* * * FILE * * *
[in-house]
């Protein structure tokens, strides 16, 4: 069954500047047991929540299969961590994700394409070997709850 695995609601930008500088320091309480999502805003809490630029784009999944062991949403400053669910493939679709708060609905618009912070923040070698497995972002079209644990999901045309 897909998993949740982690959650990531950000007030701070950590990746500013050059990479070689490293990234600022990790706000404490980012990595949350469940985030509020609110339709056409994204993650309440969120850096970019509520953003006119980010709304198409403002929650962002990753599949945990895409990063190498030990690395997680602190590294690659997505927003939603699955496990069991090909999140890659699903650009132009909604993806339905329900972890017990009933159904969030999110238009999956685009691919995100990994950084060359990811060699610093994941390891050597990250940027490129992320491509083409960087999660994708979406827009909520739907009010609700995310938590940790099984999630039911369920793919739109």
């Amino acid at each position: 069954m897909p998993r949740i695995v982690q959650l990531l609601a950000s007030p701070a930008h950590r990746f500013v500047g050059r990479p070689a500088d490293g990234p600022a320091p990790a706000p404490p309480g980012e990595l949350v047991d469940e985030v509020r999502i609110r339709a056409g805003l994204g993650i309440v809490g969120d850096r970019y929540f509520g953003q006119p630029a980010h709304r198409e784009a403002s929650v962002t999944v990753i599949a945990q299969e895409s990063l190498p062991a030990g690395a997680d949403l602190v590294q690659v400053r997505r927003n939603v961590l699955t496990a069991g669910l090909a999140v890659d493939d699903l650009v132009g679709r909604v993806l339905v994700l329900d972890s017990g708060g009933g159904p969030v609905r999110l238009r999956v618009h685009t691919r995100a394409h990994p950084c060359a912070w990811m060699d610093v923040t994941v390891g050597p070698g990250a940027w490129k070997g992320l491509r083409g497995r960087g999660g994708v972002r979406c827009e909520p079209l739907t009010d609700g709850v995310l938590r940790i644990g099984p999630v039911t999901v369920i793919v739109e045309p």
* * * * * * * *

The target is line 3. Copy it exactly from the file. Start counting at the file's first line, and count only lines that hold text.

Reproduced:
């Amino acid at each position: 069954m897909p998993r949740i695995v982690q959650l990531l609601a950000s007030p701070a930008h950590r990746f500013v500047g050059r990479p070689a500088d490293g990234p600022a320091p990790a706000p404490p309480g980012e990595l949350v047991d469940e985030v509020r999502i609110r339709a056409g805003l994204g993650i309440v809490g969120d850096r970019y929540f509520g953003q006119p630029a980010h709304r198409e784009a403002s929650v962002t999944v990753i599949a945990q299969e895409s990063l190498p062991a030990g690395a997680d949403l602190v590294q690659v400053r997505r927003n939603v961590l699955t496990a069991g669910l090909a999140v890659d493939d699903l650009v132009g679709r909604v993806l339905v994700l329900d972890s017990g708060g009933g159904p969030v609905r999110l238009r999956v618009h685009t691919r995100a394409h990994p950084c060359a912070w990811m060699d610093v923040t994941v390891g050597p070698g990250a940027w490129k070997g992320l491509r083409g497995r960087g999660g994708v972002r979406c827009e909520p079209l739907t009010d609700g709850v995310l938590r940790i644990g099984p999630v039911t999901v369920i793919v739109e045309p």